My question is what are their ultimate aims? Some of their rhetoric and history should give us great pause. I don't pretend to understand all this, but I do think distinctions need to be drawn between the different factions operating in the Islamic world. It's not sufficient to just lump them all together. Finally, save yourselves any comments about me being soft on Islamists or supremacists – rather I seek to react appropriately to the actual threat. Maybe we could avoid invading another country that way?

  • Anonymous

    In Robert Spencer's article on Jihad Watch, http://www.jihadwatch.org/2012/02/robert-spencer-

    Raymond Ibrahim responded, pasted below, making excellent points and rebuttals:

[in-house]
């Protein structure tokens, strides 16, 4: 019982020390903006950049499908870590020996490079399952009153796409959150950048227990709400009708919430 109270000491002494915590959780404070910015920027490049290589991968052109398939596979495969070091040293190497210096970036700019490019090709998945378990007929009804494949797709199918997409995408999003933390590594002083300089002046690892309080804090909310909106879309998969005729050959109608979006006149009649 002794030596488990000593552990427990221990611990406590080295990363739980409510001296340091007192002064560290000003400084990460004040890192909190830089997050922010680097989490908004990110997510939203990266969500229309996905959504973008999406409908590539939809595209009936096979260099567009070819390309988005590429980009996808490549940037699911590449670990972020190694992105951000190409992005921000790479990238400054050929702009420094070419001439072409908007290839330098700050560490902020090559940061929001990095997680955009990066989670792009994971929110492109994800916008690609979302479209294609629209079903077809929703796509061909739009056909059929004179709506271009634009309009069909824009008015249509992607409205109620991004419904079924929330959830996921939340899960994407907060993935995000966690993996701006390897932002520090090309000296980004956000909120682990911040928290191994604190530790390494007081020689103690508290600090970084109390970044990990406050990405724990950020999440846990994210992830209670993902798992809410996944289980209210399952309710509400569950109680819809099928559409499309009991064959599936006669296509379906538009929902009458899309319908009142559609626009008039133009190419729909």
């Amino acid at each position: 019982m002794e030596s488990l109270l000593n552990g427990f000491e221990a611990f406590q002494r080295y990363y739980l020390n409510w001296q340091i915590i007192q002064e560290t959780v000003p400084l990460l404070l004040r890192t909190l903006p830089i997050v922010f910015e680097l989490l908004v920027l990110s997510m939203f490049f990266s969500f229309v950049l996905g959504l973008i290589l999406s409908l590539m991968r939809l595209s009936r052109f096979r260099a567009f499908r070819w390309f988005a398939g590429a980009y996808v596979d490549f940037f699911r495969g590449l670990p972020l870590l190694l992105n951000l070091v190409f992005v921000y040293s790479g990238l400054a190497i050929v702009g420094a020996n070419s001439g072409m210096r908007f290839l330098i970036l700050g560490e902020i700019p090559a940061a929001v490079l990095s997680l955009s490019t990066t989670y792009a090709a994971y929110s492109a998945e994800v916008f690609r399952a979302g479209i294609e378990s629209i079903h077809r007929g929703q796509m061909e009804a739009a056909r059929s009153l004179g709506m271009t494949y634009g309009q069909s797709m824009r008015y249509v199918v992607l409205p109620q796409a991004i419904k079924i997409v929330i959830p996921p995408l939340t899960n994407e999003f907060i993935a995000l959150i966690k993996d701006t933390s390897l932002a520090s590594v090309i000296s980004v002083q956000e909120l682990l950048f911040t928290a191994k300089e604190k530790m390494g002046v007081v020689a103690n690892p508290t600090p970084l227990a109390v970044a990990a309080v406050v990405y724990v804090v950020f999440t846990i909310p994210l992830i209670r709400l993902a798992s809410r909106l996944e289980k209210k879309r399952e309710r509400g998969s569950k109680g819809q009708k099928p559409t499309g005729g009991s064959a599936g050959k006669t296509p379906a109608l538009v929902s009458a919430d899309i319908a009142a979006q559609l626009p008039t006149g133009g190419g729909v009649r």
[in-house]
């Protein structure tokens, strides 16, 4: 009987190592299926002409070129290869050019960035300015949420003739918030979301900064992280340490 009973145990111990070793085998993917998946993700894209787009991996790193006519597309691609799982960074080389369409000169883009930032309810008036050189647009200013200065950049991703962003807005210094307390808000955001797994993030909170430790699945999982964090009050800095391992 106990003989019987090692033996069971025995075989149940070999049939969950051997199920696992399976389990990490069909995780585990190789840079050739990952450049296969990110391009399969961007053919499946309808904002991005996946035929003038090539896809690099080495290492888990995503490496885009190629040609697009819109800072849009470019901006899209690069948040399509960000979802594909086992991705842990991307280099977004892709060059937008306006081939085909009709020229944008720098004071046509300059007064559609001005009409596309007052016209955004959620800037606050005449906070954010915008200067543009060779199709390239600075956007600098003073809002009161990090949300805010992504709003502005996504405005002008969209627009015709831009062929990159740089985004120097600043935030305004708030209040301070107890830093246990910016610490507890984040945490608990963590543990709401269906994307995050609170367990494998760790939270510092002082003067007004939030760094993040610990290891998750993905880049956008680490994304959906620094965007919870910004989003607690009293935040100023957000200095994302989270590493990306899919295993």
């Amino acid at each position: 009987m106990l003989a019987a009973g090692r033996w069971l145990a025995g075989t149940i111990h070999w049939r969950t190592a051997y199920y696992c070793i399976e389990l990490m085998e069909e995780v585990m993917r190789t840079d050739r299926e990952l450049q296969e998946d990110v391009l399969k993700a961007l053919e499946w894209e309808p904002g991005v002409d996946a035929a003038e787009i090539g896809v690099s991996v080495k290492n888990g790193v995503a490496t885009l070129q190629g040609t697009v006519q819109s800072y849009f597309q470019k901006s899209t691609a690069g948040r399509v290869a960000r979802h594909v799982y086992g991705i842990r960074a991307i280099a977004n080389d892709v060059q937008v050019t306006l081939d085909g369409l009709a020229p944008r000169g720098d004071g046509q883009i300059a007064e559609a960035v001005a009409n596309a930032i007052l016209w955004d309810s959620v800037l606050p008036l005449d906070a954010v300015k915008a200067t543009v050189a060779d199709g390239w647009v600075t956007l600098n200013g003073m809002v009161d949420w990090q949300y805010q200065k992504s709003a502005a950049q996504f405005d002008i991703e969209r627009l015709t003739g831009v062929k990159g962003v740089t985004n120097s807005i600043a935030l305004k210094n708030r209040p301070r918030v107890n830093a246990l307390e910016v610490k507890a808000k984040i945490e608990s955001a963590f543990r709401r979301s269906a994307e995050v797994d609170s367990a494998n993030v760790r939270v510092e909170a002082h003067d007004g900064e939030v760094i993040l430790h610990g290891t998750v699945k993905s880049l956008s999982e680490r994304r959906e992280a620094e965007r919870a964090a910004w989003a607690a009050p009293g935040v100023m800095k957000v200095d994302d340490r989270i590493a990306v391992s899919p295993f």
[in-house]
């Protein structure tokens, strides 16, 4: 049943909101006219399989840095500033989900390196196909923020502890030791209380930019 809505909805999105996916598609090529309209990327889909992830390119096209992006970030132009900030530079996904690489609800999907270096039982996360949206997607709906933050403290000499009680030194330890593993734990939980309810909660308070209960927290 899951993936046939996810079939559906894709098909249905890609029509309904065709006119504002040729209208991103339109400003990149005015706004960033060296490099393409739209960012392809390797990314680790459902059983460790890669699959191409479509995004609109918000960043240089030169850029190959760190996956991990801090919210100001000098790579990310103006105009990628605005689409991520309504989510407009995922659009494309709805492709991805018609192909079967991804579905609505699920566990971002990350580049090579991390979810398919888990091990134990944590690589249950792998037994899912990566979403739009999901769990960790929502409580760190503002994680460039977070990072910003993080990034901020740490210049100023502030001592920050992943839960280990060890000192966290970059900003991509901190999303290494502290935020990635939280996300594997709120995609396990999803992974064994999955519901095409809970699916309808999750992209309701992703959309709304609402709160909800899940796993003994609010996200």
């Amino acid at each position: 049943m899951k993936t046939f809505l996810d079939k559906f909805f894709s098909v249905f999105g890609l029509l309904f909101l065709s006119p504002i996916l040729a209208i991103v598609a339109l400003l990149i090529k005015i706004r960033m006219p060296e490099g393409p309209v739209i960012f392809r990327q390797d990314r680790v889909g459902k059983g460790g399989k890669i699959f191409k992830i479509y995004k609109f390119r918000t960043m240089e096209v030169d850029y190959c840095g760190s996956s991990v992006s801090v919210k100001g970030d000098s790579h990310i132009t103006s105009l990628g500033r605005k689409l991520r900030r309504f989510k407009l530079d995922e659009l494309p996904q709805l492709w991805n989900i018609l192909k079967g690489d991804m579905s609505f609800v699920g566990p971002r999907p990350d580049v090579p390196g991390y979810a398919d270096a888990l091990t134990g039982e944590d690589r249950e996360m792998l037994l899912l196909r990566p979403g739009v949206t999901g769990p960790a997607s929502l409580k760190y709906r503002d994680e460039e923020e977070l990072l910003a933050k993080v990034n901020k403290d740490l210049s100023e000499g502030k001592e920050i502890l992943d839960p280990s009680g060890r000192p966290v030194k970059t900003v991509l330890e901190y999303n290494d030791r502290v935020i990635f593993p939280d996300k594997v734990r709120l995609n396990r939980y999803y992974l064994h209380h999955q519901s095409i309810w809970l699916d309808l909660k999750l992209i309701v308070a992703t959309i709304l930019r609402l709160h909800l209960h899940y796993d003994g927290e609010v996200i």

My article argues that we need words that differentiate, “at least in certain contexts.” I gave several examples—three news headlines that use the word “Islamist,” for instance—to show that, in certain situations, it ranges from meaningless to absurd to use the word “Muslim.” (No one thus far has been able to refute this, to show that we can use “Muslim” in those contexts.)

    Intentionally titled “Why We Need Words Like Islamist”—not “Why We Need the Word Islamist”—I argue throughout the article that it really doesn’t matter to me if the word used to differentiate is “Islamist” or something else. After stating my case, I wrote: Is it not better, then, to utilize the accepted terms—‘Islamist,’ ‘Muslim radical,’ ‘Islamic supremacist,’ ‘Islamic fundamentalist,’ anything other than the generic ‘Muslim’—simply to be understood, at least in certain contexts?”